According to an article published on thisismoney.co.uk (found through Engadget):
Documents circulating the City suggest that a consortium including US firm Verizon, Telefonica of Spain and private equity firm Blackstone hope to find funding for a 160p-a-share offer. That would value Vodafone at an eye-watering £96bn. JP Morgan Cazenove is thought to be masterminding the plan.
Sources say the bid, if successful, would lead to a complicated break-up. Verizon, with which Vodafone has a joint venture in America, would take control of the US and UK assets.
Telefonica, which paid £18bn for mobile firm O2 in November, is said to be interested in Vodafone's remaining European activities, including Italy and Germany.
Blackstone and other private equity firm would carve up the rest, including stakes in South Africa and China.
Almost 100 billion UK Pounds! That's NZ$300 billion, or US$167 billion.
Verizon Wireless, a CDMA operator in the USA, might be really interested in that. Apparently they have tried a few times in the recent past to buy Vodafone's participation on their American operations, and having a UK carrier would be an interesting side effect, except that it uses a completely different technlogy and this could have problems in adapting services, etc.
The whole thing leaves in the air what would happen with non-European operations. Vodafone Japan was sold to the SoftBank, leaving China, Australia and New Zealand for the grabs. I read somewhere that Vodafone could just close Vodafone Australia because it's not a leader in that market (not even close, really, with Telstra and Optus really leading the charge), but Vodafone New Zealand is another matter, since the company here shares the market with Telecom New Zealand almost on a 50/50 split.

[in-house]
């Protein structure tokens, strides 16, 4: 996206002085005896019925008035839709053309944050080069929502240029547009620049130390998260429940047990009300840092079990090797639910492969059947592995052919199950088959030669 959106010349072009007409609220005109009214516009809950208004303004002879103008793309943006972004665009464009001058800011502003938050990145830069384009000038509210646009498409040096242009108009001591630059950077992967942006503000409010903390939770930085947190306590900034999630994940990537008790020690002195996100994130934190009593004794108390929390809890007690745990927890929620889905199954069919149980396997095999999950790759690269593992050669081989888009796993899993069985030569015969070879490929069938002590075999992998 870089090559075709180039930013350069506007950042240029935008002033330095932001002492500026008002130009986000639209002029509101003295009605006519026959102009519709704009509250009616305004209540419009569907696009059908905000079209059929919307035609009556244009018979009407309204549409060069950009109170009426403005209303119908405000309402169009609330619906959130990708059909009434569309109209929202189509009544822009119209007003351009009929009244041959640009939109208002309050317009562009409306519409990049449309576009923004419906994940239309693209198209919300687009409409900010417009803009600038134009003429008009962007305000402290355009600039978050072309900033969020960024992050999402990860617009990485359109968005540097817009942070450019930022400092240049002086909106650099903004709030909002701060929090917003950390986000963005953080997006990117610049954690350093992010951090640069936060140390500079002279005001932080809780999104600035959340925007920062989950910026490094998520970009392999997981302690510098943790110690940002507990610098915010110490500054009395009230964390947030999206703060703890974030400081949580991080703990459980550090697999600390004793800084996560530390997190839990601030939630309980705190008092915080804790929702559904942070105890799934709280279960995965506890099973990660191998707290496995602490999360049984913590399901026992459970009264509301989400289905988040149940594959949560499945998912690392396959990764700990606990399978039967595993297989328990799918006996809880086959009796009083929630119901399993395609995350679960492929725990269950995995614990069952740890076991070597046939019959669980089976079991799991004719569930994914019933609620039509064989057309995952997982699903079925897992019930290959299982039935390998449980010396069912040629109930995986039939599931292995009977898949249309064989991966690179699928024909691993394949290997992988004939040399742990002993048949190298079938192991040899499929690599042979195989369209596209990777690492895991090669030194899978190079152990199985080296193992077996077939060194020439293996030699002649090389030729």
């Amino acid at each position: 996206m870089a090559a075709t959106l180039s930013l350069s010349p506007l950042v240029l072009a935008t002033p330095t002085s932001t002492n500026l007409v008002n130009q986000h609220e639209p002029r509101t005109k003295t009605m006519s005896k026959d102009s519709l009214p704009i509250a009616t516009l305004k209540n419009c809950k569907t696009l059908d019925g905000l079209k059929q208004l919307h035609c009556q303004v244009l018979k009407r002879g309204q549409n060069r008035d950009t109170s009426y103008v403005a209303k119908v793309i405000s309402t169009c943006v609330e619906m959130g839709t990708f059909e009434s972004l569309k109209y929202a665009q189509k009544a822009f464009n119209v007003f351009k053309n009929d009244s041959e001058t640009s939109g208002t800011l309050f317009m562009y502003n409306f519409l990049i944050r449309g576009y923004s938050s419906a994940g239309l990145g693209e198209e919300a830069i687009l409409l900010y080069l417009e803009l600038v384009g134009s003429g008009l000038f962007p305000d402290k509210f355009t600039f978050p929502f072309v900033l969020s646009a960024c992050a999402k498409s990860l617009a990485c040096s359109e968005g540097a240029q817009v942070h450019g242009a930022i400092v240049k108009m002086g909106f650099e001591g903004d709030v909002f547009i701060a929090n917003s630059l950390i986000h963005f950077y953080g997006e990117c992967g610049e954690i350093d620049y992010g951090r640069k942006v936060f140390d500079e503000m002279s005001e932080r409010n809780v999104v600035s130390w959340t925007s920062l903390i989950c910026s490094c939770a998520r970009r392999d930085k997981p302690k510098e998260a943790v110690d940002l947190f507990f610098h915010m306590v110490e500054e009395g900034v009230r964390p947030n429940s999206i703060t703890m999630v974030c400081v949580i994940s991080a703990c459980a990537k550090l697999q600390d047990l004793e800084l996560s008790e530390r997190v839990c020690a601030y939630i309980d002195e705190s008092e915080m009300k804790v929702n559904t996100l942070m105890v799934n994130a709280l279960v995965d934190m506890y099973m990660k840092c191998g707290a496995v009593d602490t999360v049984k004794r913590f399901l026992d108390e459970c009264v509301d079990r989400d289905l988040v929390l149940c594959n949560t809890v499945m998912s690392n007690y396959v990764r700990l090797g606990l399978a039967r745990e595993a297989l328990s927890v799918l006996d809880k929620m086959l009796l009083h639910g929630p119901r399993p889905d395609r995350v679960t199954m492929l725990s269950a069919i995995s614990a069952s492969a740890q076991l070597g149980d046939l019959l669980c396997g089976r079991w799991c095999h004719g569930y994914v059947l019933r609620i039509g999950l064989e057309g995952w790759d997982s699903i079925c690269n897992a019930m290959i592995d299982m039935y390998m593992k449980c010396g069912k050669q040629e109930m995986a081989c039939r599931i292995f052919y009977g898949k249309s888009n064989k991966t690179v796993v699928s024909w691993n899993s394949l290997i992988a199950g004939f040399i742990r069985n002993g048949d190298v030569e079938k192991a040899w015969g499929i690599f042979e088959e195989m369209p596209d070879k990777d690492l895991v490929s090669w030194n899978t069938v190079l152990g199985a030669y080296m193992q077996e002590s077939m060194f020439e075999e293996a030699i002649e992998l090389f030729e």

Interesting times ahead, when the largest mobile operator in the world could be made into pieces. Is that what CEO Sarin has been working on all this time?
You can find some interesting information and links to TRS-80 websites from this (unofficial) TRS-80 Homepage.
The first computer I used was a TRS-80 model III. Good memories. After that I moved on to a CP/M and MP/M system, and mainframes (Burroughs, Unisys) for a while. It is incredible what you can do with mobile devices today, compared with those old personal computers. Wonderful times we live now!
These are the movies:
Coral Reef Adventure
To The Limit
If you don't know about Windows Media High Definition Video, then you should really see these videos. For the first time I watched a movie on a desktop PC and was surprised with the quality. It's not the same as having a DVD disc inserted and played with Windows Media (or any other player). The movies are crisp, smooth, high definition stuff (720p and 1080p videos).
I watched those movies on a P4 HT machine with 2GB RAM and LCD. It was much better than my widescreen 32" TV - no kidding.
I will give those two movies away. Just post a comment here and on 15 April I will draw one each between any unique comments here.